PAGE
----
Every year the (SSI) run a brilliant meeting called the , usually in Oxford. This is an lasting two days. At first glance it doesn’t look like it would be relevant to my research, but I always learn something new, meet interesting people and start, well, collaborations. The latest edition was last week and was the fourth I’ve attended. (Disclaimer: for the last year-and-a-bit I’ve been which has been very useful – this is how I managed to train up to be a Software Carpentry Instructor. Alas my tenure has now ended).
For the last two years the workshop has been followed by a hackday which I’ve attended. Now I’m not a software developer, I’m a research scientist who uses million-line community-developed codes (like GROMACS and NAMD), but I do write code, often python, to analyse my simulations and also to automate my workflows. A hackday therefore, where many of the participants are research software engineers, pushes me clear out of my comfort zone. I remember last year trying to write python to access GitHub using its and thinking “I’ve never done anything like this before and I’ve no idea what to do.�?. This year was no different, except I’d pitched the idea so felt responsible for the success of the project.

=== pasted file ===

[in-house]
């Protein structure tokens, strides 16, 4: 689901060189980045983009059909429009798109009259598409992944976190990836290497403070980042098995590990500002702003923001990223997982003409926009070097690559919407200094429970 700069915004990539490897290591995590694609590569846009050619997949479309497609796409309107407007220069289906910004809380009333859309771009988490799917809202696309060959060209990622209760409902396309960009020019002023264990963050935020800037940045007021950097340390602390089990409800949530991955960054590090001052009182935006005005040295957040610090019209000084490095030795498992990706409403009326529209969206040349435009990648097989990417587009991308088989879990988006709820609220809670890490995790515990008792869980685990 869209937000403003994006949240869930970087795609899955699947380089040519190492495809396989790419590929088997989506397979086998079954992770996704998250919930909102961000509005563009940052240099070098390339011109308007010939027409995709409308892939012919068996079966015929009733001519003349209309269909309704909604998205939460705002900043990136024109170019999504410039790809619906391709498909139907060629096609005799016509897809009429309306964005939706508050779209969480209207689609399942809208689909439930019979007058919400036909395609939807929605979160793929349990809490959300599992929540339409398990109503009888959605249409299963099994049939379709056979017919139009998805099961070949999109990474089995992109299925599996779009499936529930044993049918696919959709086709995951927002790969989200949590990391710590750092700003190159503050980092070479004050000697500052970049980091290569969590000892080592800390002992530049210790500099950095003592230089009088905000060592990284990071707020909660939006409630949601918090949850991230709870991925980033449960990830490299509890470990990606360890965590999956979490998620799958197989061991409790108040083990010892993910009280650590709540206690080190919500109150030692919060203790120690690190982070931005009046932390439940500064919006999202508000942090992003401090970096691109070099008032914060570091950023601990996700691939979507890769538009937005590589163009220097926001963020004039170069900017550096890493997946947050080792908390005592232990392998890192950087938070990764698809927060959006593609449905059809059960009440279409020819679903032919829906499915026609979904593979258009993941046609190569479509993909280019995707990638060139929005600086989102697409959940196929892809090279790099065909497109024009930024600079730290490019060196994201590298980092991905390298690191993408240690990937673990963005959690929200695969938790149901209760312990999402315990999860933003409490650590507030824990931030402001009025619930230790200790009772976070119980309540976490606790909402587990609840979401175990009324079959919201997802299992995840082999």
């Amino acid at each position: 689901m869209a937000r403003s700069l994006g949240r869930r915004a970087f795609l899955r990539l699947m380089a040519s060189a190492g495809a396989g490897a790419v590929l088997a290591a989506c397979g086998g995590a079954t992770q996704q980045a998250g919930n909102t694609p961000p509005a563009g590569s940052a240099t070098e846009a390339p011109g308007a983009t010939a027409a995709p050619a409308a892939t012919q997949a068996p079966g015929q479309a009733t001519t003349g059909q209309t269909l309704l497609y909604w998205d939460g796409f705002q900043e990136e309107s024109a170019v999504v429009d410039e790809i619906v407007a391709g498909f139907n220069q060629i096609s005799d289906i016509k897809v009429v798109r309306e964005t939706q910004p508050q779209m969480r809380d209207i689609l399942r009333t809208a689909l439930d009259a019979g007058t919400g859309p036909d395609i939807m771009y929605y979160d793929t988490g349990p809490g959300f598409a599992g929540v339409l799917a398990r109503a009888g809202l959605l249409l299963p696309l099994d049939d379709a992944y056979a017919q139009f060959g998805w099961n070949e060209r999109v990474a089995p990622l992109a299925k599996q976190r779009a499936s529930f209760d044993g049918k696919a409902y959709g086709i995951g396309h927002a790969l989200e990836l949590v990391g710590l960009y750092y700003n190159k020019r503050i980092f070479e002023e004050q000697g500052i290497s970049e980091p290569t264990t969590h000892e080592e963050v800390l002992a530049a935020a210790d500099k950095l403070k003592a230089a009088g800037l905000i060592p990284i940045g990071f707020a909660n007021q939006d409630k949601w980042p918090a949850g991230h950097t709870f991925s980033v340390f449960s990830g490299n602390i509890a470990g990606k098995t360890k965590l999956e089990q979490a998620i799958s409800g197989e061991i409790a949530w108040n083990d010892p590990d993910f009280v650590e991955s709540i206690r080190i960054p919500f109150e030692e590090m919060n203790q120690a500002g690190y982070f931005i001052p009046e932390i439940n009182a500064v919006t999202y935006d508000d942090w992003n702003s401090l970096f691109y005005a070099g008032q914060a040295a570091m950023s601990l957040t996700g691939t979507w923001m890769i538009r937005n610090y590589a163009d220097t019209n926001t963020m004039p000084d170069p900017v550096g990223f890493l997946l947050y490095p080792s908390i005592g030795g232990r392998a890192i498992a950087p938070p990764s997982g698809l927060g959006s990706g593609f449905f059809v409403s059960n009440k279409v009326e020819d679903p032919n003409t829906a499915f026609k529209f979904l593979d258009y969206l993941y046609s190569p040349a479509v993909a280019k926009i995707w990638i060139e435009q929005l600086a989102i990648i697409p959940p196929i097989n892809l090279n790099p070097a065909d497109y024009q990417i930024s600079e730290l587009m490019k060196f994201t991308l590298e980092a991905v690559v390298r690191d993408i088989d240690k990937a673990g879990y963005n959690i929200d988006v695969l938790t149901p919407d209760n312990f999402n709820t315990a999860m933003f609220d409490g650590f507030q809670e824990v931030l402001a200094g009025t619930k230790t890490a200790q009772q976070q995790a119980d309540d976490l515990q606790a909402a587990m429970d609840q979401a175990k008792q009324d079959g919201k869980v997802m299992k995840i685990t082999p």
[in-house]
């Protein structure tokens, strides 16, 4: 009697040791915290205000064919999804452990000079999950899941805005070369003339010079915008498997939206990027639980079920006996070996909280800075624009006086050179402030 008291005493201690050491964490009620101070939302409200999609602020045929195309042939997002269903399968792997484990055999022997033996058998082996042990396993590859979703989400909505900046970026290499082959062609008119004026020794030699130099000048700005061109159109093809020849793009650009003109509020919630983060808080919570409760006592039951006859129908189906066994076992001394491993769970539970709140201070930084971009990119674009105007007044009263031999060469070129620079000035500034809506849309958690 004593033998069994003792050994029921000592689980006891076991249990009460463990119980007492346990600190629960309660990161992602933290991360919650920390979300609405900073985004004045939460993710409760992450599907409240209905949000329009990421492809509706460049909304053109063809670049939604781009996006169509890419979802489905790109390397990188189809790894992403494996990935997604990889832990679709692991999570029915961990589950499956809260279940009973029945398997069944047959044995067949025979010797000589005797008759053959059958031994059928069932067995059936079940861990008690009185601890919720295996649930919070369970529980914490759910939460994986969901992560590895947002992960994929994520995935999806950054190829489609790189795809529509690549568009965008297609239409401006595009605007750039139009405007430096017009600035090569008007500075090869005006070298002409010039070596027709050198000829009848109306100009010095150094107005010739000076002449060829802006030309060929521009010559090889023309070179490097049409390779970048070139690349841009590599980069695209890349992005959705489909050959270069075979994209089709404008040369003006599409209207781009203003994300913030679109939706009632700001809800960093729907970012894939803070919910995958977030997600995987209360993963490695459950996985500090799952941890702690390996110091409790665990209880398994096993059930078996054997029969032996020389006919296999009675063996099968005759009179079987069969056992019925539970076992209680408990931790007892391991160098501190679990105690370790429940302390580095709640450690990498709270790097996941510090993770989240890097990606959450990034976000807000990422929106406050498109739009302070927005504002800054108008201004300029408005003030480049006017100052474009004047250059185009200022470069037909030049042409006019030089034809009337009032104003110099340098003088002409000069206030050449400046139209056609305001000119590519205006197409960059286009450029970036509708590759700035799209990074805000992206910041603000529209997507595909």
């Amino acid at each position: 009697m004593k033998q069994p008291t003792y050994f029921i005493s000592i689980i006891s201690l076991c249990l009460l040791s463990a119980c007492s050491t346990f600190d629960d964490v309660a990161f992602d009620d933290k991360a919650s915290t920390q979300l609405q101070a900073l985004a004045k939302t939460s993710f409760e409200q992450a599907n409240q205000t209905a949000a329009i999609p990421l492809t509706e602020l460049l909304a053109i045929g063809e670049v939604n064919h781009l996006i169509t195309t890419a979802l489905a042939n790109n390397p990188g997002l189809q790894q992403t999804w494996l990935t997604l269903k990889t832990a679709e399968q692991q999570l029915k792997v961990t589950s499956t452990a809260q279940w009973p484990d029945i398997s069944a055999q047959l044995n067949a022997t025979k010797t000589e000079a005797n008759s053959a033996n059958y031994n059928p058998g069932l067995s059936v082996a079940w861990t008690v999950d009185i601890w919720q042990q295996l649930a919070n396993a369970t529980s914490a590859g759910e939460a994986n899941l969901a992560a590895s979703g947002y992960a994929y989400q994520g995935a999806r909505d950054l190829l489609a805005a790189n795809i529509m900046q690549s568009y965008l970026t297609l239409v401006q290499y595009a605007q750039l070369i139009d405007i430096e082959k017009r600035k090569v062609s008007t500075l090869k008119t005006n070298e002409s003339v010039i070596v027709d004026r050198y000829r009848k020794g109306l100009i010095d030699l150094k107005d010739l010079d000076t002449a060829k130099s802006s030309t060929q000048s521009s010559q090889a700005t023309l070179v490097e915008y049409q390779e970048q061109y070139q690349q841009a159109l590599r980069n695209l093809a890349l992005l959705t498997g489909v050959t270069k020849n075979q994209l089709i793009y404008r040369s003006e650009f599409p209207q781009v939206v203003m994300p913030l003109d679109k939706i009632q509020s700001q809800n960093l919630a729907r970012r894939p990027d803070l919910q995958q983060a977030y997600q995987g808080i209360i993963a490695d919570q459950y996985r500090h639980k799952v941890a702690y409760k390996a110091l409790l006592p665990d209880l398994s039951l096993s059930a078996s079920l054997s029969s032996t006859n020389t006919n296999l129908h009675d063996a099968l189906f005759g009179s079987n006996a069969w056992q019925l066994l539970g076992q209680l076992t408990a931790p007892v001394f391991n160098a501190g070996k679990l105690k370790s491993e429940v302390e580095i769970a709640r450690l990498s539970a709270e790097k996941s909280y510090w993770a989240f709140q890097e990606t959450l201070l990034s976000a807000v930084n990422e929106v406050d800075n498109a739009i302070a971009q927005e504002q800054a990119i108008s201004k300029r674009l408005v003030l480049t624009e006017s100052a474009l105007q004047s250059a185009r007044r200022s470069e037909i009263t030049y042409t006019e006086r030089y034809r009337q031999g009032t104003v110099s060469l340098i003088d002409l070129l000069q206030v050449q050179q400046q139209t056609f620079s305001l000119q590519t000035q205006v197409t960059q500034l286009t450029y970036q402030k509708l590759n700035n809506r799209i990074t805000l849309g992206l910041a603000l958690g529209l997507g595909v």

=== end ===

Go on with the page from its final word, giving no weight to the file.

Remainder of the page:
The name of the project, , was suggested by Boris Adryan and the team comprised myself, , , and . The input was data produced by a proof of principle project I’ve run to test if I can predict whether individual mutations to S.aureus DHFR cause resistance to trimethoprim. The idea was to then turn it into abstract forms, either visual or sound, so you can get an intuitive feel for the data. Or it could just be aesthetic.
To cut a long story short, we did it, it is up and we came third in the competition! In the long term I’d like to develop it further and incorporate it into my volunteer crowd-sourced project, , that aims to predict whether bacterial mutations cause antibiotic resistance or not (when it is funded that is).